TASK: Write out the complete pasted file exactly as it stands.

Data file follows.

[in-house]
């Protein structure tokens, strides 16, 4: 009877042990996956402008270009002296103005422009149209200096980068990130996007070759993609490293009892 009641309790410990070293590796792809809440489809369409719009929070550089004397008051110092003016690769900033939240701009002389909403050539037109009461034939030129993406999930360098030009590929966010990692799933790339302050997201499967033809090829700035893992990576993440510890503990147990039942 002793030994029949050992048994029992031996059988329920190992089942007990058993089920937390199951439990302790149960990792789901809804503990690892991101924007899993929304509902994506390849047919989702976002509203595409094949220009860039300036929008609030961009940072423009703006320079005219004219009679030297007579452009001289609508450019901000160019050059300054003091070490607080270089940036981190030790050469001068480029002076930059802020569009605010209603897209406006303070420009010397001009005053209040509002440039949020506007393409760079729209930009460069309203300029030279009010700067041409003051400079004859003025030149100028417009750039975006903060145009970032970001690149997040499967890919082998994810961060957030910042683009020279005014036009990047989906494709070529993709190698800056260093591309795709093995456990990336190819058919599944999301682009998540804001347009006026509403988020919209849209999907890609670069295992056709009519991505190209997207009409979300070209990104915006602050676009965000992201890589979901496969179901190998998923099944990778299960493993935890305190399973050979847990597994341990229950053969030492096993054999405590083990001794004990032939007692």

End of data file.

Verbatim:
[in-house]
């Protein structure tokens, strides 16, 4: 009877042990996956402008270009002296103005422009149209200096980068990130996007070759993609490293009892 009641309790410990070293590796792809809440489809369409719009929070550089004397008051110092003016690769900033939240701009002389909403050539037109009461034939030129993406999930360098030009590929966010990692799933790339302050997201499967033809090829700035893992990576993440510890503990147990039942 002793030994029949050992048994029992031996059988329920190992089942007990058993089920937390199951439990302790149960990792789901809804503990690892991101924007899993929304509902994506390849047919989702976002509203595409094949220009860039300036929008609030961009940072423009703006320079005219004219009679030297007579452009001289609508450019901000160019050059300054003091070490607080270089940036981190030790050469001068480029002076930059802020569009605010209603897209406006303070420009010397001009005053209040509002440039949020506007393409760079729209930009460069309203300029030279009010700067041409003051400079004859003025030149100028417009750039975006903060145009970032970001690149997040499967890919082998994810961060957030910042683009020279005014036009990047989906494709070529993709190698800056260093591309795709093995456990990336190819058919599944999301682009998540804001347009006026509403988020919209849209999907890609670069295992056709009519991505190209997207009409979300070209990104915006602050676009965000992201890589979901496969179901190998998923099944990778299960493993935890305190399973050979847990597994341990229950053969030492096993054999405590083990001794004990032939007692």